October 18, 2017 - Today, more than ever before, risk assessment and management are critical functions in every organization. We've said before that you cannot plan for every contingency, but you should be aware of the most critical risks facing your organization. Since you created your business continuity plan, have you reviewed and updated the risks you face? No? Review these articles to help you reconsider whether you've covered everything you should.
Companies need to stop thinking of risk management as primarily a regulatory issue and to reconceive risk management as a value-creating activity that is an essential component of the strategic debate inside the company. The goal of that discussion should not be to eliminate risk, or even to minimize it, but to use it to create competitive advantage. And doing that effectively depends upon a far more dynamic interaction between risk management experts and the line organization.
Low-probability, high-impact events are something that most individuals and organizations would rather ignore. After all, chances are it won't happen to you. Serious workplace violence events, active shooter incidents, and other unsavory threats are on the rise but it's easier to assume it will happen to someone else. We don't want to think about our own mortality or that of our organizations. Instead, we hope it won't happen to us, to our employees, to our customers, or to our communities.
Nonprofit missions are potentially bolstered --- and threatened --- by risk. When you decide to take a mission-advancing risk, wonderful outcomes as well as costly unintended consequences are possible. A growing number of nonprofit leaders are comfortable and accustomed to weighing the potential "what ifs" that lurk in the background of routine decisions as well as bold moves. There is a dramatic evolution of board interest in risk, accompanied by a sincere desire to provide proper oversight of risk-taking and risk management.
Standard risk equations use probability and impact to calculate the extent of a particular risk, often displaying the result in a risk matrix. However, such an approach neglects two important aspects from an organizational perspective: resilience and incident response. To rectify this the author proposes a new equation that allows for risk to be easily understood especially when it comes to the level of incident response required to address an event. It also assists in the assessment process as to the critical areas to focus on in today's constantly changing threat landscape.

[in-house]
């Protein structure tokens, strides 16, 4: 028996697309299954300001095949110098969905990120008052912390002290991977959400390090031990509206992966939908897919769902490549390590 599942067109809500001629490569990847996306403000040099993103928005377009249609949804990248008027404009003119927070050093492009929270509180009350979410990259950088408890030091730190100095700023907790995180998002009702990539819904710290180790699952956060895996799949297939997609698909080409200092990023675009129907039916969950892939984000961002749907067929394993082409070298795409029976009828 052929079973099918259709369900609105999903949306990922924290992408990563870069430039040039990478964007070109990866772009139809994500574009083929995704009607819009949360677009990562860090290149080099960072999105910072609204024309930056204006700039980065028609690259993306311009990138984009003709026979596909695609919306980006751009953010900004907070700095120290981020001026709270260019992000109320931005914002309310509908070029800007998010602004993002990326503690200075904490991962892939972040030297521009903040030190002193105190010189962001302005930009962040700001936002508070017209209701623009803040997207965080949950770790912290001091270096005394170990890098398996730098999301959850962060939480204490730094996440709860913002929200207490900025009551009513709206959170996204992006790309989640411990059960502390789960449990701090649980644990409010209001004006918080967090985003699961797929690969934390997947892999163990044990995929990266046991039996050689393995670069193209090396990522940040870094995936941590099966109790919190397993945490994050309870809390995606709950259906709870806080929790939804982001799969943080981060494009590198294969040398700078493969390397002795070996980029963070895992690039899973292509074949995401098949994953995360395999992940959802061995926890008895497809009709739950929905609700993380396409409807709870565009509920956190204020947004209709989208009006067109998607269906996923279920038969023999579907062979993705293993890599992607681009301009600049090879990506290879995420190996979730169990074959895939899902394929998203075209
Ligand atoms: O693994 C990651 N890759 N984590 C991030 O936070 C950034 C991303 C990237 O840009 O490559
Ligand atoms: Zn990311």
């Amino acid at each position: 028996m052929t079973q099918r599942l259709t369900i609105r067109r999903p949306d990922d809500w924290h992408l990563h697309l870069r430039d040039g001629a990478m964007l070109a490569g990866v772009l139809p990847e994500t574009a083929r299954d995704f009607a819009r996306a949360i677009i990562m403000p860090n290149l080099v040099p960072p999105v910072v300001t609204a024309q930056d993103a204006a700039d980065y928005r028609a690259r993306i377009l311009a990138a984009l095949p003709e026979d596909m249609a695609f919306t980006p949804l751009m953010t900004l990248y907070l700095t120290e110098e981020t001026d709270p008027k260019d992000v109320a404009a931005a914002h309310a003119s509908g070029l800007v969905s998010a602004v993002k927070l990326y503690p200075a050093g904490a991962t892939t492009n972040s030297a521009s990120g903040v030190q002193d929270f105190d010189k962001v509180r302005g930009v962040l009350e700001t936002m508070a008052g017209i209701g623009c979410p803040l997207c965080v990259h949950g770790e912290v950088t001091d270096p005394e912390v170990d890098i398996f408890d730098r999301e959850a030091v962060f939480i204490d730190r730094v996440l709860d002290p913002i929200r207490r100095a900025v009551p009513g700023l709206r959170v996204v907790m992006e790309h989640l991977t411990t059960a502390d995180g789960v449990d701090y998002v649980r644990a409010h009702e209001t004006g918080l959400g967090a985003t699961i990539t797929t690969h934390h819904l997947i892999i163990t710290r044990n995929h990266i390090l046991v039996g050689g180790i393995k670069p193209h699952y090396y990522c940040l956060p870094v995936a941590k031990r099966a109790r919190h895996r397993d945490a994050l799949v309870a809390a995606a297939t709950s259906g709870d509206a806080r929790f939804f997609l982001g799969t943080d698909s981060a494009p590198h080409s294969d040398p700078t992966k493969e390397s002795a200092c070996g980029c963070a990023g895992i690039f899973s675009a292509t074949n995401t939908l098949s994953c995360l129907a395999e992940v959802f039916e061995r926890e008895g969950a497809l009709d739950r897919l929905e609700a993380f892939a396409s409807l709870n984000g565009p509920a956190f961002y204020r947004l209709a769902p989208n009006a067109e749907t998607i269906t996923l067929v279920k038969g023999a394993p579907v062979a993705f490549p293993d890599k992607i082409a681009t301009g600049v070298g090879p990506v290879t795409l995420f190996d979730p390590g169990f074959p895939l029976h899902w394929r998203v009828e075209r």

Over the past several years, psychologists, behavioral scientists and academics have helped to advance our understanding of human psychology and, specifically, how humans respond to high-risk and crisis situations. This research has highlighted how a lack of pre-crisis training and preparation may exacerbate risk and cause unnecessary errors during times of stress and uncertainty. The good news is that these experts can also help us better understand the best ways for businesses to help individuals prepare and train for such situations so they can contribute positively to the risk management and crisis mitigation process.
Effective risk management doesn't function in a vacuum and rarely survives a leadership failure. The risk management function can review, inform, advise, monitor, measure and even resign. It cannot control, decide or abort; that's management's job. Without an effective internal environment in place to ensure that adequate attention is given to protecting enterprise value, entrepreneurial behavior can run amok, completely unbridled and without boundaries or constraints.
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